Michigan PokerStars May Begin Multistate Poker, Says MGCB

Michigan PokerStars may be the first site to unite the state’s online poker players with New Jerseyans, but it needn’t be the last, hints the Michigan Gaming Control Board (MGCB).

On Jan. 1, Michigan PokerStars players can compete with New Jerseyans on the app.

At 9 a.m. today, the MGCB announced its approval of that site’s multistate poker play. Also, the board hints that PokerStars could add more states. Plus, Michigan’s two other online poker sites may want to seek approval for multistate poker.

The MGCB announced:

Any Michigan licensed operator may partner with a platform provider to offer multijurisdictional poker. The operator and platform provider must meet MGCB requirements before the agency would approve launch.

Other operators and platform providers would need to obtain necessary approvals to introduce poker and to offer multijurisdictional games. Currently, MGM Grand Detroit with BetMGM and the Grand Traverse Band of Ottawa and Chippewa Indians with World Series of Poker also are authorized poker providers in Michigan, but they are not authorized for multijurisdictional play.

Michigan PokerStars’ Union Took Time

Michigan launched its legal online gambling marketplace on Jan. 22, 2021. Around that time, the MGCB began work on allowing multistate poker play.

That involved Michigan joining the Multistate Internet Gaming Agreement (MSIGA). This April, Michigan regulators were able to formally ask to join the agreement. In May, MGCB Executive Director Henry Williams signed the agreement.

Two more hurdles remained.

Michigan online poker sites were waiting for a decision on a 2018 interpretation of the Wire Act. That interpretation appeared to allow federal authorities to prosecute online casino and poker operators and vendors for transmitting data about players on their sites across borders. In other words, it appeared to prohibit multistate poker play. On Sept. 15, the US District Court District of Rhode Island decided in favor of the gambling industry, and the Wire Act interpretation threat disappeared.

Now, Michigan online poker sites needed to seek approval from the MGCB for multistate poker.

Michigan PokerStars was the first operator to do so.

Today, MGCB said:

Michigan internet gaming operator Odawa Online and platform partner The Stars Group (TSG) have permission to launch multistate internet poker games in Michigan.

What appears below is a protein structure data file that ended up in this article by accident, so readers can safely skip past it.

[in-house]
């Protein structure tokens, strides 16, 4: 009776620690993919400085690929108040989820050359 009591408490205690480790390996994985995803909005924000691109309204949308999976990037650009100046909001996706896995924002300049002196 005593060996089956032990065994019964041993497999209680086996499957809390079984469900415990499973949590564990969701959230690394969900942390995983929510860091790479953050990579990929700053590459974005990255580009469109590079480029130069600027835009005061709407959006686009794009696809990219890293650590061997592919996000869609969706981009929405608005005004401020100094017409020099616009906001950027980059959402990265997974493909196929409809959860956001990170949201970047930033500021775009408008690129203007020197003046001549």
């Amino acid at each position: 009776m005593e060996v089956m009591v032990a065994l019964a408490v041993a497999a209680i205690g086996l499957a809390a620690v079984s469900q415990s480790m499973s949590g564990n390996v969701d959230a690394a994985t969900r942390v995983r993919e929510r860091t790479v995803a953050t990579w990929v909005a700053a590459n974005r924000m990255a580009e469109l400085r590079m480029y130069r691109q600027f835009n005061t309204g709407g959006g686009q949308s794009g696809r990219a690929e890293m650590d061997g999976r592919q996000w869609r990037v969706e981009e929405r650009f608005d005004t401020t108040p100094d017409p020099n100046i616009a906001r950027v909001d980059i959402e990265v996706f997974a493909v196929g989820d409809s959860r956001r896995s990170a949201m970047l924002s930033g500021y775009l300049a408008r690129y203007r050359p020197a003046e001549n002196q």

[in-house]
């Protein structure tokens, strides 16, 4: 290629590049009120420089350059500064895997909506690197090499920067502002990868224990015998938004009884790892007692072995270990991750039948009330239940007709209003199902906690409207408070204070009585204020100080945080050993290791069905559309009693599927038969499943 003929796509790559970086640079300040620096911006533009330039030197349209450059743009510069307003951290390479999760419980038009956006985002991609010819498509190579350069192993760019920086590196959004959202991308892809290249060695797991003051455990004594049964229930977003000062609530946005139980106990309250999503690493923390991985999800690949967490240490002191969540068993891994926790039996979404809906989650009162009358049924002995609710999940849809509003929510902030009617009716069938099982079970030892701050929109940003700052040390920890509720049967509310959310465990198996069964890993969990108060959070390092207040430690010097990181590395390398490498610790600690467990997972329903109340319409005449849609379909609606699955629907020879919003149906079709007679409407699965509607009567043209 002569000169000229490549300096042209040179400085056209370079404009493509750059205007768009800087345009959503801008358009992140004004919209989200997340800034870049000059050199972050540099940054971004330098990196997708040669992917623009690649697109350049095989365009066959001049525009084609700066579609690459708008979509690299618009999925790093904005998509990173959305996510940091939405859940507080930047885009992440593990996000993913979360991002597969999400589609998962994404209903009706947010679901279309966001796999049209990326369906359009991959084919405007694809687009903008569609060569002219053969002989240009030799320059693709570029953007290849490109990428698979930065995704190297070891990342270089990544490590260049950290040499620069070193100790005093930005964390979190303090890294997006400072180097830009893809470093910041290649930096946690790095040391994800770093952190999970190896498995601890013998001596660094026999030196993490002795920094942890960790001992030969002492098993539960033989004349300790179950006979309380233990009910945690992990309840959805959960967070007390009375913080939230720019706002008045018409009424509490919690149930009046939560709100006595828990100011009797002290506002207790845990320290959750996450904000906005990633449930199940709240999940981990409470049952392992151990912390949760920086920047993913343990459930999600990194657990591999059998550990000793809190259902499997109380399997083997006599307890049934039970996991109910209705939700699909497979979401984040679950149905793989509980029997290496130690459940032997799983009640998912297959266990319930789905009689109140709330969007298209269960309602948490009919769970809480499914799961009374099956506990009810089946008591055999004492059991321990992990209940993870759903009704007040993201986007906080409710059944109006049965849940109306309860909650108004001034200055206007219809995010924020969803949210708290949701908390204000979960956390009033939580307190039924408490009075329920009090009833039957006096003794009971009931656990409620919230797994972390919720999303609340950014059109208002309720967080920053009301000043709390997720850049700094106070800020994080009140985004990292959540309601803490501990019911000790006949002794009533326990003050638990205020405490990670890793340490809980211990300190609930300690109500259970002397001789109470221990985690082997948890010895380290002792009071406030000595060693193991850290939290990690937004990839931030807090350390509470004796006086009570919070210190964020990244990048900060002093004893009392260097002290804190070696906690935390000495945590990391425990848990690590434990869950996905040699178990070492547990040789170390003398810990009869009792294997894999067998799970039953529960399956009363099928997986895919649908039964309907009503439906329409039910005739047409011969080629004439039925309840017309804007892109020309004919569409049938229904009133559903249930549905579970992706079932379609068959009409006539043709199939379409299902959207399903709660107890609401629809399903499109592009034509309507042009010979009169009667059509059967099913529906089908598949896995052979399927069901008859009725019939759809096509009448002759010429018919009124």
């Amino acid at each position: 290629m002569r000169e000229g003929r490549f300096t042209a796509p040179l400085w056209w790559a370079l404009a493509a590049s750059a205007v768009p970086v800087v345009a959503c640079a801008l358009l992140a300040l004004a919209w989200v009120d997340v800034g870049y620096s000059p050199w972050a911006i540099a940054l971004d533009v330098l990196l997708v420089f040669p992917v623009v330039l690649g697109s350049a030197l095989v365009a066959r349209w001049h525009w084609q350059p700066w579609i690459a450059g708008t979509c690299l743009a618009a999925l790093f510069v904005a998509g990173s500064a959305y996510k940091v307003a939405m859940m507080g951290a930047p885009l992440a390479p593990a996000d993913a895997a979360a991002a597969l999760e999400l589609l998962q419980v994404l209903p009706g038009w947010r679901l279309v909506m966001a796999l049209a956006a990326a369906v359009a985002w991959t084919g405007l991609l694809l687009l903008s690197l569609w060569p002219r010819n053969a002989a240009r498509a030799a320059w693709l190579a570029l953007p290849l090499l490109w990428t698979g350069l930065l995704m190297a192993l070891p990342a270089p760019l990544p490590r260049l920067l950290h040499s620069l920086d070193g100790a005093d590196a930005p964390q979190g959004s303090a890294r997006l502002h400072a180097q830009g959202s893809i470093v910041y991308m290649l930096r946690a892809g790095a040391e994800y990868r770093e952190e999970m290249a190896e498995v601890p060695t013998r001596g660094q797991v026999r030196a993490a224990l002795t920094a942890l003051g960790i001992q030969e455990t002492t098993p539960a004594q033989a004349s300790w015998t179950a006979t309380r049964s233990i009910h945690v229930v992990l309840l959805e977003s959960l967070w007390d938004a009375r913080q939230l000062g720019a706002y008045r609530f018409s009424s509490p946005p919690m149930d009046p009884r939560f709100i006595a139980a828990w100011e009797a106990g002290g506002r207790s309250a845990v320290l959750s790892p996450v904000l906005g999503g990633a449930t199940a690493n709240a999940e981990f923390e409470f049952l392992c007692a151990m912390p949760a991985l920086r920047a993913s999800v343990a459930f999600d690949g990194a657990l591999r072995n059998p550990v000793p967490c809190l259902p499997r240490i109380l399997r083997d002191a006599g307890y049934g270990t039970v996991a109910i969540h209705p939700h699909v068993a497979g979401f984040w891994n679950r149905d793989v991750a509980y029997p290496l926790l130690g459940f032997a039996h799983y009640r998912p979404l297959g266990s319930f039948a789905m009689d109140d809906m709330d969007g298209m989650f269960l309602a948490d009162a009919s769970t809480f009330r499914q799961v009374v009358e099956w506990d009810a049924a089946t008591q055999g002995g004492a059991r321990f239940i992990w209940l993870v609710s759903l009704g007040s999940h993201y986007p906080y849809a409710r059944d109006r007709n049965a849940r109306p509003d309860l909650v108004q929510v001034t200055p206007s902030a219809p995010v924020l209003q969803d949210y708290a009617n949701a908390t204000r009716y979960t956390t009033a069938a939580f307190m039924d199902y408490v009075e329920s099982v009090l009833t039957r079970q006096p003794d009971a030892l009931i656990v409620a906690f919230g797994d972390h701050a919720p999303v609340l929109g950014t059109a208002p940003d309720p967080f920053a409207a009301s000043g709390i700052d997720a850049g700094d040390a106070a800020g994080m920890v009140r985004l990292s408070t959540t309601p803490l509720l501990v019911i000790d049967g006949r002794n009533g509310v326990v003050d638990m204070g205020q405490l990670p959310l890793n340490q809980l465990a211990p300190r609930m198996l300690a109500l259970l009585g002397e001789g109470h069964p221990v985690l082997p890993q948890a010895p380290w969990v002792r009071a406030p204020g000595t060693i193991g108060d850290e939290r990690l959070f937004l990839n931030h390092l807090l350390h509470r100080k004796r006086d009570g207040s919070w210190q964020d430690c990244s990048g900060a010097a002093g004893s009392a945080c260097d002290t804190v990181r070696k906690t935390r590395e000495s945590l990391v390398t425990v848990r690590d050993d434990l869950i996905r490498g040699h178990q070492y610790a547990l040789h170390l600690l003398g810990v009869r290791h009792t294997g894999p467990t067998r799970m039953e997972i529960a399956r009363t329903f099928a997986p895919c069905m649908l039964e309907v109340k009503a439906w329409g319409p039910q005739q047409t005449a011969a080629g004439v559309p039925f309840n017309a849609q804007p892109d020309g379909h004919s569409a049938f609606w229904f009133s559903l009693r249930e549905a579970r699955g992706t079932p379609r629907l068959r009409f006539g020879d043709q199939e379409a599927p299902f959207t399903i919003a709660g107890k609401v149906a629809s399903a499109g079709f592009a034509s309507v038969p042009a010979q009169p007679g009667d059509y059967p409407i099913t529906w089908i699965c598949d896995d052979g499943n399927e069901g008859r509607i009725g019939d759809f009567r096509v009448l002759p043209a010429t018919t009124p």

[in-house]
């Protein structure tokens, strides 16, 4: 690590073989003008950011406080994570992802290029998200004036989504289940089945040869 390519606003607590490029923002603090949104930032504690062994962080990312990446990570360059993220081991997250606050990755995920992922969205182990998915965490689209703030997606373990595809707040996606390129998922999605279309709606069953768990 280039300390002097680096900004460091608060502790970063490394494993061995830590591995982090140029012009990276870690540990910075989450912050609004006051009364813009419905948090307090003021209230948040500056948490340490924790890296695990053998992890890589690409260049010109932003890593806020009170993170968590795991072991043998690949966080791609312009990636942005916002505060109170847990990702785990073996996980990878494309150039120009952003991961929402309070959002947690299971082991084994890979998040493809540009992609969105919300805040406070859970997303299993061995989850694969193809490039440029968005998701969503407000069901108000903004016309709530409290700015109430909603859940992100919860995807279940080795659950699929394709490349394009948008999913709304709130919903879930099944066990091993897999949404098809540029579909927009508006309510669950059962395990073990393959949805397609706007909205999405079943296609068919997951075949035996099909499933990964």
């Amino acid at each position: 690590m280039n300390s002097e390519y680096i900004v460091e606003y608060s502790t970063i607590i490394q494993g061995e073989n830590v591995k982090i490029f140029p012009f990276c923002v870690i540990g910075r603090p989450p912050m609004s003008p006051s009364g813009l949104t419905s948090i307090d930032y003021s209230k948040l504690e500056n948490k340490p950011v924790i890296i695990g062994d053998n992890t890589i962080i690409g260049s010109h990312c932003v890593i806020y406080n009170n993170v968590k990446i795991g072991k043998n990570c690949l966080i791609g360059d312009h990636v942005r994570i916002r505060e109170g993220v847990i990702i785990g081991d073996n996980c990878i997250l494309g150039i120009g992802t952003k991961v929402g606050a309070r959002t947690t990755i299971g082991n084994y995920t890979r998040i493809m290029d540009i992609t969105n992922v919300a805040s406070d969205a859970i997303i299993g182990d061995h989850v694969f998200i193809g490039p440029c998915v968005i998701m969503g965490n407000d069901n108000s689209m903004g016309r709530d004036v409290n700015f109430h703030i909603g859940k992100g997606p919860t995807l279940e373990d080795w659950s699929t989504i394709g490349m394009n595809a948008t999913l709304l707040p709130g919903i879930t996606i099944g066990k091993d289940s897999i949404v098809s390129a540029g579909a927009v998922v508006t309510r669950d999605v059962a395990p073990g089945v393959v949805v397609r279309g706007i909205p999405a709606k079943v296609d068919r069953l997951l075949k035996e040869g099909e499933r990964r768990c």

The Michigan Gaming Control Board granted approval Dec. 20, and New Jersey granted TSG Poker Stars permission on Dec. 23, to launch on January 1, 2023. Michigan players can now play with New Jersey players.

“Poker players in Michigan have anticipated eagerly the launch of multistate internet poker,” said Henry Williams, executive director, MGCB. “I congratulate the Little Traverse Bay Bands of Odawa Indians and TSG Poker Stars for being the first operator and provider granted permission to launch multistate internet poker in Michigan.”

Michigan PokerStars Isn’t the First Multistate Poker Site

WSOP unites Delaware, Nevada, and New Jersey online poker players. It also allows them to enter some aspects of the World Series of Poker via the site.

However, WSOP’s Michigan site doesn’t yet allow multistate competition.

The MGCB said today that WSOP could opt to change that.

The board also seems to say Michigan PokerStars could expand:

Other MSIGA members include Delaware, New Jersey, and Nevada. The agreement allows Odawa Online and TSG (Poker-Stars) to pool their Michigan players with players in the other jurisdictions in the agreement where TSG is licensed and authorized to operate.

Prior to the impending launch, all Michigan poker players could play online only against other players located in the state. The agreement allows authorized operators and providers to pool their Michigan players with players in the other jurisdictions where they are licensed and authorized to operate.

“A larger volume of players likely will result in more game options, more frequent games and larger tournament prizes,” Williams said.

The MGCB announcement even provides bullet points of guidance for Michigan online poker site owners to seek approval. It seems the regulator is ensuring operators know the opportunity for multistate poker is available whenever they seek it.

About the Author

Heather Fletcher

Heather Fletcher is a writer for Michigan Sharp with a focus on online casino content. She had her first published byline at age 10, but didn't get paid for her writing until she got her first newspaper job. Heather's work in Suburban News Publications in Ohio and eventually took her to The New York Times, where she's still a contract freelance reporter for the National Desk. In March 2021, Fletcher began writing about online casino gambling as the lead writer for Online Poker Report, which lead her to MI Sharp.